Introduction

On May 25 2016 the Federal Acquisition Regulatory Council published a proposed rule in the Federal Register that would require federal contractors with awards cumulatively exceeding a given threshold to indicate whether they publicly disclose information on their greenhouse gas (GHG) emissions; and if so, where these disclosures are made.

The rule – which would be issued by the General Services Administration, the Department of Defence and the National Aeronautics and Space Administration – would not require parties to disclose GHG emissions directly to the government, but rather to indicate whether information about their GHG emissions is disclosed publicly. It would also provide other federal contractors with a voluntary option to make similar disclosures.(1)

Which federal contractors would the rule apply to?

The rule would amend the Federal Acquisition Regulation.(2) With some exceptions, the regulation establishes "uniform policies and procedures for acquisition by all executive agencies";(3) the rule would apply to federal contractors that are subject to the regulation. Examples of agencies that are not subject to the regulation include the Federal Aviation Administration and the US Postal Service; however, these agencies could choose to adopt the rule – or similar language – as a matter of agency policy.(4)

What does the rule require?

The rule would require federal contractors that are subject to the regulation and received over $7.5 million in contract awards in the previous federal fiscal year to certify whether and where they publicly disclose the results of a GHG emissions inventory.(5)

If the contractor publicly discloses GHG emissions data or a quantitative GHG emissions reduction goal, the rule would require the contractor to provide the link to the website where this data appears.(6) The rule explicitly states that the reporting requirement is optional for contractors that received less than $7.5 million in contract awards in the previous federal fiscal year.(7)

What counts as public disclosure?

While the rule does not define 'public disclosure', it provides guidance on what that term would mean if the rule were finalised in its current form:

  • Public disclosure is identified as "a publicly accessible Web site", which includes "the supplier's own Web site or… a recognized, third-party greenhouse gas emissions reporting program".(8)
  • To qualify as public disclosure, the rule requires disclosure by either the contractor or a parent company.(9)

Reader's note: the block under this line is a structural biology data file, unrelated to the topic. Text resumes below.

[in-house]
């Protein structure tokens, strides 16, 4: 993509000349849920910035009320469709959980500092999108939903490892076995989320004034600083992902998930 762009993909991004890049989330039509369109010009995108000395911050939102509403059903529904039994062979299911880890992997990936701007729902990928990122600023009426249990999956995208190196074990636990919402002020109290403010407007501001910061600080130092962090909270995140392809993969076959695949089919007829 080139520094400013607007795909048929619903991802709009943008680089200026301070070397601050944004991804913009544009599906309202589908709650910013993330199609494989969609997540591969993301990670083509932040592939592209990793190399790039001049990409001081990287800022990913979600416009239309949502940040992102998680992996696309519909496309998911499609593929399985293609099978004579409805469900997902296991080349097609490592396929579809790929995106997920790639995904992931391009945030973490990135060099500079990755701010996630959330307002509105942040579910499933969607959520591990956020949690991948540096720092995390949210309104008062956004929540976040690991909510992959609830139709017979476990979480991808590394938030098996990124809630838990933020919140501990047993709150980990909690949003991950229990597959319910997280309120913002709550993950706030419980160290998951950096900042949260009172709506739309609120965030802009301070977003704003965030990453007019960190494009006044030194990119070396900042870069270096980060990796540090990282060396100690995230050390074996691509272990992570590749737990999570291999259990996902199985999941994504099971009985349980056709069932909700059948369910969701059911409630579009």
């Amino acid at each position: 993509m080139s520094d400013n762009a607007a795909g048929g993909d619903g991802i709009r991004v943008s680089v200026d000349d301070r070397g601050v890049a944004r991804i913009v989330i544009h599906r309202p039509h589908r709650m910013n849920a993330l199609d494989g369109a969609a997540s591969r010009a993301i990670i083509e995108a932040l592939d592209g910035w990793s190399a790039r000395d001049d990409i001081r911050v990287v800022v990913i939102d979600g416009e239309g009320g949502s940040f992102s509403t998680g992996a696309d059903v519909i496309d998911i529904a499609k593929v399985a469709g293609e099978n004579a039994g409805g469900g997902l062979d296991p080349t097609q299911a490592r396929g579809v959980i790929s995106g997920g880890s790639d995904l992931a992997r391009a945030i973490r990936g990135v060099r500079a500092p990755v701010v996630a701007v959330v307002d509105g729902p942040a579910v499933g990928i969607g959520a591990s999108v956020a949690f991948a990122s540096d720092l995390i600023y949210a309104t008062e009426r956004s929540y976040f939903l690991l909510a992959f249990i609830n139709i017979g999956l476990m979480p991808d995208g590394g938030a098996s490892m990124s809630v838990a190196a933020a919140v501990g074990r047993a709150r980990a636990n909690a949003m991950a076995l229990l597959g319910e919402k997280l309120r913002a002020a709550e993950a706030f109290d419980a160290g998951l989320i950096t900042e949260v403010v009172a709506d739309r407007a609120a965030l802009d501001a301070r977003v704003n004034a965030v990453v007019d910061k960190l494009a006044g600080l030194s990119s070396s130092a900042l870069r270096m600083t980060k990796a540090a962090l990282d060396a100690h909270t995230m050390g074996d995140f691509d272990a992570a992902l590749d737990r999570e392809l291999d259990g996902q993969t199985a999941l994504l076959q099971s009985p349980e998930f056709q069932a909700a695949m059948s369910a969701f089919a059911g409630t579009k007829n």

Why is the government pursuing this rule?

Federal agencies issued the rule "to help the Government assess supplier [GHG] management practices and assist agencies in developing strategies to engage with contractors to reduce supply chain emissions, as directed in the Executive Order (E.O.) 13693".(10)

Executive Order 13693 establishes "a clear overarching objective of reducing [GHG] emissions across Federal operations and the Federal supply chain"(11) and requires:

"the seven largest procuring agencies to implement procurements that take into consideration contractor GHG emissions and directs the Council on Environmental Quality to release an annual inventory of major suppliers that includes information on whether those suppliers publicly disclose GHG emissions and GHG reduction targets".(12)

What are the potential consequences?

With this rule, the federal government seeks to gather information that would enable it to take GHG emissions into consideration when deciding what items to procure and which contractors to procure those items from. While the rule would not require the disclosure of GHG emissions per se, it would oblige contractors to inform the federal government if they are already disclosing information on GHG emissions, and thus could be a step towards more detailed disclosure policies or a future requirement that federal contractors must disclose whether they assess risks from climate change.

The rule indicates that federal agencies "are considering approaches to make disclosures of climate change risk analyses from Government suppliers available to agencies to help inform agency inventory and management of climate change related risks to Federal facilities, operations, and missions, including supply chains".(13) The Federal Register preamble includes and solicits comment on possible regulatory language that would require contractors to disclose whether they conduct such risk analyses.

The rule would also create additional burdens for corporations that are already required to report GHG emissions under the federal GHG reporting programme.(14)

For further information on this topic please contact Roger R Martella Jr, Michael A Nemeroff, Benjamin E Tannen or Joel F Visser at Sidley Austin LLP by telephone (+1 202 736 8000) or email (rmartella@sidley.com, mnemeroff@sidley.com, btannen@sidley.com or jvisser@sidley.com). The Sidley Austin LLP website can be accessed at www.sidley.com.

Endnotes

(1) The agencies are accepting comments on the proposed rule until July 25 2016.

(2) See Title 48 of the Code of Federal Regulations (CFR).

(3) 48 CFR Section 1.101.

(4) See Federal Aviation Administration, Acquisition Management Policy 11 (2016); and US Postal Service, Supplying Principles and Practices 361 (2015).

(5) See Proposed Rule, Federal Acquisition Regulation: Public Disclosure of Greenhouse Gas Emissions and Reduction Goals in Representation, 81 Fed Reg 33192, 33195 (May 25 2016) (to be codified at 48 CFR Section 23.803(b)).

(6) Id.

(7) Id at 33196 (to be codified at 48 CFR Section 52.223-ZZ).

(8) Id at 33196 (to be codified at 48 CFR Section 52.223-ZZ).

(9) Id at 33192.

(10) Id at 33194.

(11) Executive Order 13693, 80 Fed Reg 15871, 15871 (March 19 2015).

(12) 81 Fed Reg at 33192.

(13) Id at 33193.

(14) 40 CFR pt 98.

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